A Woman’s Gift is a Salesman’s Curse: Glengarry Glen Ross

Mamet has been accused of being anti-feminist at best and misogynist at worst. Yet certainly we can’t say that he wants us to admire the “world of men” in this real estate office, or to agree with the characters’ attitude toward women (or toward anyone outside their white male world).

What are we to make of the influence of women in the play? What of Mrs. Lingk, who ruins Roma’s deal and indirectly brings about Levene’s final fall? What of the “ex” Levene mentions early in the play, the one who “kicked out” of another deal? What of Levene’s “daughter? And what of Harriet Nyborg, even, who serves Levene store-bought crumb cake and, along with her husband, agrees to sign a contract for land she has no intention or means of purchasing?

How are we to deal with the presence/absence of women in Glengarry Glen Ross? How might you construct an interpretation of the play that takes these women into account?


Hotshot salesman Richard Roma’s attempt to sway his client, James Lingk, back into their land deal best explains why playwright David Mamet did not feature female characters on-stage in his play Glengarry Glen Ross. “Prudence…is something women have,” Roma tells James, further adding that their prudence is why men marry them. By contrast, the salesmen at Premeire Properties have no prudence.

Instead, they only want that contract, that new Cadillac, those premium leads, and nothing else. The salesmen lie to their clients by claiming to be out-of-town higher-ups in the company; they besmirch them by calling them racial epithets and “deadbeats.” They connive their coworkers, willing to use the downfall of their fellow man as a stepping-stone further up the corporate ladder. They care only about themselves and no one else. Prudence—and by extension, women—has no place in their lives and only acts as an obstacle.

While a female character on-stage would have perhaps offset the men’s malice toward one another, it would have also detracted from the crux of the play, which is to show the consequences to lacking prudence completely and instead possessing an abundance of avarice.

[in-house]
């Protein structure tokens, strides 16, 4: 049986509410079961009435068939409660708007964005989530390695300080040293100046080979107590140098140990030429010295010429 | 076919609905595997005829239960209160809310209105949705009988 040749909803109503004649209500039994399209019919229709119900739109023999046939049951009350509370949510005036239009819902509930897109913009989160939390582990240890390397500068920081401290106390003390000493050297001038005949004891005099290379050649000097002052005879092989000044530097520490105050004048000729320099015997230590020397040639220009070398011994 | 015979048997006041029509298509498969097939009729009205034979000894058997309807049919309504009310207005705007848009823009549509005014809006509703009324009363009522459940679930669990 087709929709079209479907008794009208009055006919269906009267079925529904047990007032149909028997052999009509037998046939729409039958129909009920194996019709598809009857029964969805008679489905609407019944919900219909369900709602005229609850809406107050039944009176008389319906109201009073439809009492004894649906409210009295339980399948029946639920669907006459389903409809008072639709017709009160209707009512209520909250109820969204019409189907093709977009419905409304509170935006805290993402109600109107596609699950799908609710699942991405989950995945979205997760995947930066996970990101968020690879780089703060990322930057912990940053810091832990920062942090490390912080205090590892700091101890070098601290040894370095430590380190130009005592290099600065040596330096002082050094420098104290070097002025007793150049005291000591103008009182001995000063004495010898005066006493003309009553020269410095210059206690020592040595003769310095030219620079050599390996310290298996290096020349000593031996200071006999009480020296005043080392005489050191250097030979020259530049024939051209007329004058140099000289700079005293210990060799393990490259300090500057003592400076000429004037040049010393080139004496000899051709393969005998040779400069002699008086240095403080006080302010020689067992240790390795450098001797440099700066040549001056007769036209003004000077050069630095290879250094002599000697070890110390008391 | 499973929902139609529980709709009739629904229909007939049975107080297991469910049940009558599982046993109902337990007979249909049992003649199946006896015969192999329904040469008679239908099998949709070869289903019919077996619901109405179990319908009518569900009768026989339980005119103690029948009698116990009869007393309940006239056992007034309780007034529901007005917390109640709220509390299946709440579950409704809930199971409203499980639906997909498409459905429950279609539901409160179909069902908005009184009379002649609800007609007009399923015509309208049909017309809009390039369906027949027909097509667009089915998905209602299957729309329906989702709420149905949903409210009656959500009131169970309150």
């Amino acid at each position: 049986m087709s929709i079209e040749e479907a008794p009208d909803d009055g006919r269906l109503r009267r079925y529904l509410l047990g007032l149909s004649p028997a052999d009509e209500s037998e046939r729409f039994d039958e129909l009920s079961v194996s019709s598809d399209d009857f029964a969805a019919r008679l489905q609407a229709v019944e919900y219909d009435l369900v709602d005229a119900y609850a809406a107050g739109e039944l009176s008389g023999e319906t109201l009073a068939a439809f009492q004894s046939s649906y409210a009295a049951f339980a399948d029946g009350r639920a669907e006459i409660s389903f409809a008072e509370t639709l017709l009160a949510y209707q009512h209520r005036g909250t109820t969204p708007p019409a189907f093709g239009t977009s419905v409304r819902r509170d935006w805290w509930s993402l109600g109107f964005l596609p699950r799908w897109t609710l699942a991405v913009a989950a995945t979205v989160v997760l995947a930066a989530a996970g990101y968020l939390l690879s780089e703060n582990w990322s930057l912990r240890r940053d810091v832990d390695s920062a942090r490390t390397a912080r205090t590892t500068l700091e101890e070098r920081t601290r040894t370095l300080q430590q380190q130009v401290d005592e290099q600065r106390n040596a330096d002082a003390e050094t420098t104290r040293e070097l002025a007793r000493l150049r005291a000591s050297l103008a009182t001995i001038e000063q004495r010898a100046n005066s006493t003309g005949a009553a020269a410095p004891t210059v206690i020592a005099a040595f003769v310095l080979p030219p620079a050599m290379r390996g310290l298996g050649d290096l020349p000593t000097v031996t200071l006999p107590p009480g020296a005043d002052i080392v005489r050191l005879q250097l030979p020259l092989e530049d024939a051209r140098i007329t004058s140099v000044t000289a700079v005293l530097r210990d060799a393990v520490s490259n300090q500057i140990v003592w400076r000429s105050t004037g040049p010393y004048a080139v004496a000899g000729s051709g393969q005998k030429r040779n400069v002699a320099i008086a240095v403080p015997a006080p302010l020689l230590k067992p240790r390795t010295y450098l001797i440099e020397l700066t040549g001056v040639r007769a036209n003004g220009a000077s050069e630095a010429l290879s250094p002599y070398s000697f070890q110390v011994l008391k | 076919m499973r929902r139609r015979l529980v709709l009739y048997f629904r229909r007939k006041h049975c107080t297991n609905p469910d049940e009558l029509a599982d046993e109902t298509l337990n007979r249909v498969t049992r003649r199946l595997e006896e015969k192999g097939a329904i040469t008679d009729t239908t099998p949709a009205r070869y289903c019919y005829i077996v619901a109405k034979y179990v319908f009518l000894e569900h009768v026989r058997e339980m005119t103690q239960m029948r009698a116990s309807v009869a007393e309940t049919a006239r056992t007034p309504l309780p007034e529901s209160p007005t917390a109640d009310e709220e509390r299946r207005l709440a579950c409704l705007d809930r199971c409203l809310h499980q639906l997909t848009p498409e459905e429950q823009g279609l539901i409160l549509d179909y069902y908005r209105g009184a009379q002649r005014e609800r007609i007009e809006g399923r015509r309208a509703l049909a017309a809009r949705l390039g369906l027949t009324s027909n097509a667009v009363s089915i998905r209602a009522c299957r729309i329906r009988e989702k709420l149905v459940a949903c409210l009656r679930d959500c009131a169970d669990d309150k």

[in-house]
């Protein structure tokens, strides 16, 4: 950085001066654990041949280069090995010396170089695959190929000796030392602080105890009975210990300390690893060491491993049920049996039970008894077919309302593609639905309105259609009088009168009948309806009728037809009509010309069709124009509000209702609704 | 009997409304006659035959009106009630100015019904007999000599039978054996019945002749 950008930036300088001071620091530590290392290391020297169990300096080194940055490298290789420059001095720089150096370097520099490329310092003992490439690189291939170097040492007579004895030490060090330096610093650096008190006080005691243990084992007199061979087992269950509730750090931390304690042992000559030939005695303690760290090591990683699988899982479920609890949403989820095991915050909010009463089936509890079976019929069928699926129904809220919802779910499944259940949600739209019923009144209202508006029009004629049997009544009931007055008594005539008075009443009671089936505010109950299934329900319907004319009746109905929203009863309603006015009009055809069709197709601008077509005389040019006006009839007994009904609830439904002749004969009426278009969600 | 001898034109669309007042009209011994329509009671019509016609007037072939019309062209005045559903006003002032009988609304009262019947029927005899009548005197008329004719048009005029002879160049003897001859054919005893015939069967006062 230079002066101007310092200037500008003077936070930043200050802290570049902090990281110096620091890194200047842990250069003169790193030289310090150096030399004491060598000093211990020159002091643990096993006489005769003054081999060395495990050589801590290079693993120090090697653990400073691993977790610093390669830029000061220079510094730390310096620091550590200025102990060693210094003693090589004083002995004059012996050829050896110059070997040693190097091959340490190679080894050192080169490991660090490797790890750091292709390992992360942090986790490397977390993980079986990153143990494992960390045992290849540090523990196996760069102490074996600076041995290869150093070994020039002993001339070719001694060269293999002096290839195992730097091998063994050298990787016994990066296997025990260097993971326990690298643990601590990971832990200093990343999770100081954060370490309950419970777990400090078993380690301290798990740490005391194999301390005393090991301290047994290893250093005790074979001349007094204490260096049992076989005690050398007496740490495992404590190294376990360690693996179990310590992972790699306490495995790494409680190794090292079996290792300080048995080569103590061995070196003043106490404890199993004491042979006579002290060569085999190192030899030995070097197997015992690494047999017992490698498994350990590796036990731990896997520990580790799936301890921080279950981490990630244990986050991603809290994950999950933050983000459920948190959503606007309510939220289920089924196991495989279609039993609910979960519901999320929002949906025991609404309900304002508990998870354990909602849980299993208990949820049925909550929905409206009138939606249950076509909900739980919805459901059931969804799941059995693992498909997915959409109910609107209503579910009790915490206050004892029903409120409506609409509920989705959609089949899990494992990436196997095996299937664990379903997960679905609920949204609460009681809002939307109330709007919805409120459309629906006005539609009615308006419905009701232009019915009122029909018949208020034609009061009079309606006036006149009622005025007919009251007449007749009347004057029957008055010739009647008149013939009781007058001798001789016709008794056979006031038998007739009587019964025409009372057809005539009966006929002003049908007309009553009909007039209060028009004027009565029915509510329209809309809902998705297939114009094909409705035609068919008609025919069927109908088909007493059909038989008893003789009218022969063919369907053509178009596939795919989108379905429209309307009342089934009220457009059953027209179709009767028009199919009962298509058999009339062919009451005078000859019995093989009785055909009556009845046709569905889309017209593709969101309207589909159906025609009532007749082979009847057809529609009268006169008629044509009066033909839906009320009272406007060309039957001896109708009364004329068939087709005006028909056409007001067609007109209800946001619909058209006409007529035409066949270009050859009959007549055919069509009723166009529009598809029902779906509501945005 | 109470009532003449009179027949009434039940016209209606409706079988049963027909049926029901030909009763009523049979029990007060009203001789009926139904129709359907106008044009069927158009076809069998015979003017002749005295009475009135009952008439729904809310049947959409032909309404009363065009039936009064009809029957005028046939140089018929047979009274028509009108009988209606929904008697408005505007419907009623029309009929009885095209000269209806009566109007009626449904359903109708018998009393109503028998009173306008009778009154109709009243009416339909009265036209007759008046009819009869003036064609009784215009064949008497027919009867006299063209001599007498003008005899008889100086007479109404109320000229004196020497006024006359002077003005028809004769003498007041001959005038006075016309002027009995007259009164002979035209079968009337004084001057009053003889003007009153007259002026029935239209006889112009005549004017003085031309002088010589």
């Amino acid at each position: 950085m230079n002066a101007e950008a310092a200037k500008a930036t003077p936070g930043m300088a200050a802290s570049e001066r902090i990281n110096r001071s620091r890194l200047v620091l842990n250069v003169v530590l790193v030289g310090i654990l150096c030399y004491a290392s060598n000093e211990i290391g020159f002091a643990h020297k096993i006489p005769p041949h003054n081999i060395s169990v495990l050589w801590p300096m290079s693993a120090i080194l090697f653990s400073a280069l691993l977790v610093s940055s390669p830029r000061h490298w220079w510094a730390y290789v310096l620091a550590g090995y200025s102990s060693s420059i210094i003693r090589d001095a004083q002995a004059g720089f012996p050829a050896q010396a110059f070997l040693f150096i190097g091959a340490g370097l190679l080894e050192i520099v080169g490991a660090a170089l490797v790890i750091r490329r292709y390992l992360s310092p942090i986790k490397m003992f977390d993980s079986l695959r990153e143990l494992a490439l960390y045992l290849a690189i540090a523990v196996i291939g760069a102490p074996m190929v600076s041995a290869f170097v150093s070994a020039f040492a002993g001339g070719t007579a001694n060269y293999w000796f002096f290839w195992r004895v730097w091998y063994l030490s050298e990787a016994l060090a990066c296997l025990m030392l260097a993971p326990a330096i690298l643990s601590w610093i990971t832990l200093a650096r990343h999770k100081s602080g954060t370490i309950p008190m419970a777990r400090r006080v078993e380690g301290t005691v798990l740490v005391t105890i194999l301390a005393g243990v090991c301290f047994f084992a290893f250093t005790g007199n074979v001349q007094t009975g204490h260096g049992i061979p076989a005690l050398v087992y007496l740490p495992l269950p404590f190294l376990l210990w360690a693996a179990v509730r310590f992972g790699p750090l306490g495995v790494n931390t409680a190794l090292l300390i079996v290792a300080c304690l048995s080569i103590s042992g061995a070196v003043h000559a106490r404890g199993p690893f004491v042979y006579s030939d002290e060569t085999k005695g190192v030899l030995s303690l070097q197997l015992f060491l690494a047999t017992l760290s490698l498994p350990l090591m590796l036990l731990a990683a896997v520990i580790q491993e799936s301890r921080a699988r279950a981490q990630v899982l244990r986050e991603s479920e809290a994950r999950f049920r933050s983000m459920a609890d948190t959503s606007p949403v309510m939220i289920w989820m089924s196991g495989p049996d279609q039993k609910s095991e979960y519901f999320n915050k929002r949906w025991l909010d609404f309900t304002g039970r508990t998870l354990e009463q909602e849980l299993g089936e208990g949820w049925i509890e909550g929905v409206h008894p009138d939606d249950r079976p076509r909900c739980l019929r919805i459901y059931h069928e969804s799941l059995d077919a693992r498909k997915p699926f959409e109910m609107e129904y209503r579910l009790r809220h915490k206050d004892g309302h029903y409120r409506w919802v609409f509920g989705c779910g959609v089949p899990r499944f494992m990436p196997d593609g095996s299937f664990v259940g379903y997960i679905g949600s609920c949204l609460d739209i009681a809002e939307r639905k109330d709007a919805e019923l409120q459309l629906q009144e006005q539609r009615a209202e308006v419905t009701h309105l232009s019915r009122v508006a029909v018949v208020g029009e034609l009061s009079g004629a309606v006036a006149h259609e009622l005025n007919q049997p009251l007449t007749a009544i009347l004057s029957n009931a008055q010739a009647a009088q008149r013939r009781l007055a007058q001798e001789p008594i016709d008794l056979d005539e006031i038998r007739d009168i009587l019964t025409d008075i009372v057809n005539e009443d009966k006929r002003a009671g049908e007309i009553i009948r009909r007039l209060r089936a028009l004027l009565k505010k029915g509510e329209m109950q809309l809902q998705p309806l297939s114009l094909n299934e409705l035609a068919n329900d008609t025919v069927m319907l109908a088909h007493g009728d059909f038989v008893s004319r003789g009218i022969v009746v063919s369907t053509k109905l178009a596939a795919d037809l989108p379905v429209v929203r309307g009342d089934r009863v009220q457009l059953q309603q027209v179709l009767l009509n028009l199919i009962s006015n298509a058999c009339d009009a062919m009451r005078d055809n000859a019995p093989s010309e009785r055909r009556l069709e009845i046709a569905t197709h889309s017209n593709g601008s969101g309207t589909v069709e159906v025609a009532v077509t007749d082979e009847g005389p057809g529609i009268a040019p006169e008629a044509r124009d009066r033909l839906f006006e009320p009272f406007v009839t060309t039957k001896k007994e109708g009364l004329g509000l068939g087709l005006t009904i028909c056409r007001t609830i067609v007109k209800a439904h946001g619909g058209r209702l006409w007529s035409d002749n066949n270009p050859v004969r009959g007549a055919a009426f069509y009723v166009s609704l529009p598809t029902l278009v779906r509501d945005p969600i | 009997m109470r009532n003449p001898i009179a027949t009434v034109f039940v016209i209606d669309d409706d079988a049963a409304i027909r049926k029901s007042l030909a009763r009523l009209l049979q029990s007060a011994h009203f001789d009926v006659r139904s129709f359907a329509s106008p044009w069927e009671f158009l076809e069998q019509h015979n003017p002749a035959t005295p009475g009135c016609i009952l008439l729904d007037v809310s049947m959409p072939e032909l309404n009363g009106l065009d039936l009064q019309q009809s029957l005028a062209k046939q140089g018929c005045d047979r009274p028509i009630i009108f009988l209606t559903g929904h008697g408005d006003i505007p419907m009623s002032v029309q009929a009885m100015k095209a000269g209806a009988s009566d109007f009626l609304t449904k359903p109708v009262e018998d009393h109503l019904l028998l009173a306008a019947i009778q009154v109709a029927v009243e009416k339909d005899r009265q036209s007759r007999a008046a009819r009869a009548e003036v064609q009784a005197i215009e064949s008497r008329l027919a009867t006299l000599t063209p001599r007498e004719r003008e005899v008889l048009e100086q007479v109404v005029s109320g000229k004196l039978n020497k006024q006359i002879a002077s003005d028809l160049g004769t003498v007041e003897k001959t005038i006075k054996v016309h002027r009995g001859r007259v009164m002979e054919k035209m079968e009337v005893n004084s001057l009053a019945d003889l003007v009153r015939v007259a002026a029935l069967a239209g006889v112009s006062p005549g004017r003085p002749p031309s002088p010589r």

Both Sheldon Levene’s and Richard Roma’s fates underscore this crucial point. Had Levene been patient, perhaps he would have finally gotten a legitimate contract. Instead, he chose to rob the office and effectively ruin the rest of his life. Perhaps a moment of prudence in the Nyborgs’ kitchen would have provided Levene with the necessary insight not to close the deal (or maybe to lock the Nyborgs into just one unit instead of eight).

Roma’s loss of the Lingk deal reflects a lack of prudence on his part; if he had been up front with the Lingks, he would not have wasted his time on people who would be unable to follow through on the deal. Such unchecked greed and the justification of the means via the ends, ultimately lead to the downfall of these men.

Female characters generally evoke more sympathetic reactions from both other characters on-stage and the audience, so to have included female characters would have unnecessarily complicated Glengarry Glen Ross by introducing another line for the characters to contend, i.e. the differences between the male and female genders.

Mamet’s choice to leave women as characters only mentioned in passing and never depicted on-stage serves
to keep the focus of the play on the struggle between two generations of men, i.e. the old guard and the young cadets, as well as what becomes of the men living in this sort of cutthroat world.

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